I was born into a family of travellers and truly felt the pull of wanderlust at a very young age. As soon as I was old enough to work and travel on my own that was it – every thought was consumed by all the places I wanted to go.
I managed to explore some of Europe, Canada and the United States and never felt more at home exploring foreign streets or rushing through an airport with my passport in my hand. Even when I became a full time teacher I still managed to plan holiday escapes and continually add to my never ending list of places I wanted to go. Then, suddenly, my life drastically changed.
Rushed to the hospital it was all put down to some dodgy virus and some vertigo. But I didn’t get better. I just got worse. I started to have falls and sometimes couldn’t stand up and walk at all. My eye would droop and I wouldn’t be able to see out of it and my smile started to not look right. Doctor after doctor, never ending tests and blood work the doctors finally worked out that it seemed like I had a rare autoimmune disease that makes your muscles shut down and not work sporadically.
My primary doctor didn’t think my upcoming Contiki trip to Europe would be a good idea considering I was on medication every four hours and there was no way to tell if my symptoms would improve or get worse. I was devastated, but told him I needed the trip to look forward to and asked if we could play it by ear over the next two months before I was due to leave.
Long story short – I got to go. It was hard adapting to travelling with chronic illness, managing medications, fatigue and symptoms but with the help and support of my travel buddy, tour manager, bus driver and new Contiki family I was able to celebrate the new year watching Prague’s first snow fall for 2016 and participate in as much as I possibly could and more. Our TM’s were amazing at preparing me for the day and making me feel so comfortable even on my difficult days. I realised that I needed to do as much as I could while i could because anything can change in a minute and I didn’t want to have any regrets.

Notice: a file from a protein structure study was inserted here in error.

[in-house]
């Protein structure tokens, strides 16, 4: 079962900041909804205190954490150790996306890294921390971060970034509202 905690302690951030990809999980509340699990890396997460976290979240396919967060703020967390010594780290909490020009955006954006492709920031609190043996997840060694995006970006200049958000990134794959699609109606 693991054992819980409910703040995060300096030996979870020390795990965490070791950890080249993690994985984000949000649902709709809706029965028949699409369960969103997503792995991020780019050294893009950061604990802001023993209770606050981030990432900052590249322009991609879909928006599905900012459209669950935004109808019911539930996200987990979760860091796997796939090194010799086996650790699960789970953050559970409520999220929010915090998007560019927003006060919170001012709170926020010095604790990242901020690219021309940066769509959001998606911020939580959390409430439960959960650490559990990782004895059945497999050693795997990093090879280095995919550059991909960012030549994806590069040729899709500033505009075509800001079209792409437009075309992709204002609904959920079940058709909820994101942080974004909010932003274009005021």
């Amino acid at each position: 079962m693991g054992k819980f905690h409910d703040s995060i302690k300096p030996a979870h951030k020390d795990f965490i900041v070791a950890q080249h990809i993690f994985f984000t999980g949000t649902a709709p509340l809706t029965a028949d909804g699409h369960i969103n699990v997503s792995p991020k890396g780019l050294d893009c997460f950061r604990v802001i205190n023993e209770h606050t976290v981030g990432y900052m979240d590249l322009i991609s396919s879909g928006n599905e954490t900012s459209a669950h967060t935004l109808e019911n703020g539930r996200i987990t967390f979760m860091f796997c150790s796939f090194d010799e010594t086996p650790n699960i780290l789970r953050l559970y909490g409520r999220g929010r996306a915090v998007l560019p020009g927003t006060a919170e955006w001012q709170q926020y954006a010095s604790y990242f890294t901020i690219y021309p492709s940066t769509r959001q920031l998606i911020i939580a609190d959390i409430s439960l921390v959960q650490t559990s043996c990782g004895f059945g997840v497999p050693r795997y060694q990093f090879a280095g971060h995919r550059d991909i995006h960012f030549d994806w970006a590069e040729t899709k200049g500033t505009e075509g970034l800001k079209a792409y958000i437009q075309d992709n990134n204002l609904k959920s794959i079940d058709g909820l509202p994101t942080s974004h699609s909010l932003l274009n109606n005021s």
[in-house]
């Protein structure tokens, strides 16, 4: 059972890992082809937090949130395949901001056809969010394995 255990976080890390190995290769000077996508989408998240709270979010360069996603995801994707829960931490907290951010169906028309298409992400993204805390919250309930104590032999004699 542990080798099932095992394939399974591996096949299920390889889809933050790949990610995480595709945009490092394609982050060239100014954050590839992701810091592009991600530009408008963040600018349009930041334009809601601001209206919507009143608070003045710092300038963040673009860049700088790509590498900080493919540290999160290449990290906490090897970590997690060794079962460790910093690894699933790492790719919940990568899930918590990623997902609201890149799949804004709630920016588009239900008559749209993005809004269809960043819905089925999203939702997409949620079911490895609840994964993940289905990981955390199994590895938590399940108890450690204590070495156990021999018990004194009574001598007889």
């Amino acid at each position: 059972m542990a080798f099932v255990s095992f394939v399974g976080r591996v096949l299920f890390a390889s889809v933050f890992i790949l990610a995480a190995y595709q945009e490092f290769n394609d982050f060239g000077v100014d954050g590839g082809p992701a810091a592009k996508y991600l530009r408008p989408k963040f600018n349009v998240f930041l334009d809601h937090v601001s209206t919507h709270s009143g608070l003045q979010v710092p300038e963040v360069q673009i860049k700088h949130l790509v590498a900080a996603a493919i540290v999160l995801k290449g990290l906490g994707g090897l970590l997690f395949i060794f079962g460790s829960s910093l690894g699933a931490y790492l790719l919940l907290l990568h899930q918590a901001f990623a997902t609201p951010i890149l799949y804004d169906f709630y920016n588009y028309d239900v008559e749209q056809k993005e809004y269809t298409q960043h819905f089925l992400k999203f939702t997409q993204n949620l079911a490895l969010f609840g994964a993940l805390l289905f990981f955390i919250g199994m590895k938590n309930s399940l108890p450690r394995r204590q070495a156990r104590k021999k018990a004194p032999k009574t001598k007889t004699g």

My most memorable moment however since being diagnosed is hiking to the top of an ancient Mayan Temple on New Years morning to watch the first sunrise of the year. Something I previously thought would have been impossible considering how sick I had been just months previously.
In getting sick I got to experience the best moments of my life. My diagnosis gave me the extra push to get out of my comfort zone and tick more places off my list. Without that push I would never have met so many wonderful people who I now call friends or tried so many things that I previously thought I had all the time in the world to do.
Has travel helped you to overcome a difficult time in your life? Share your stories with us here and you could see your work published on six-two…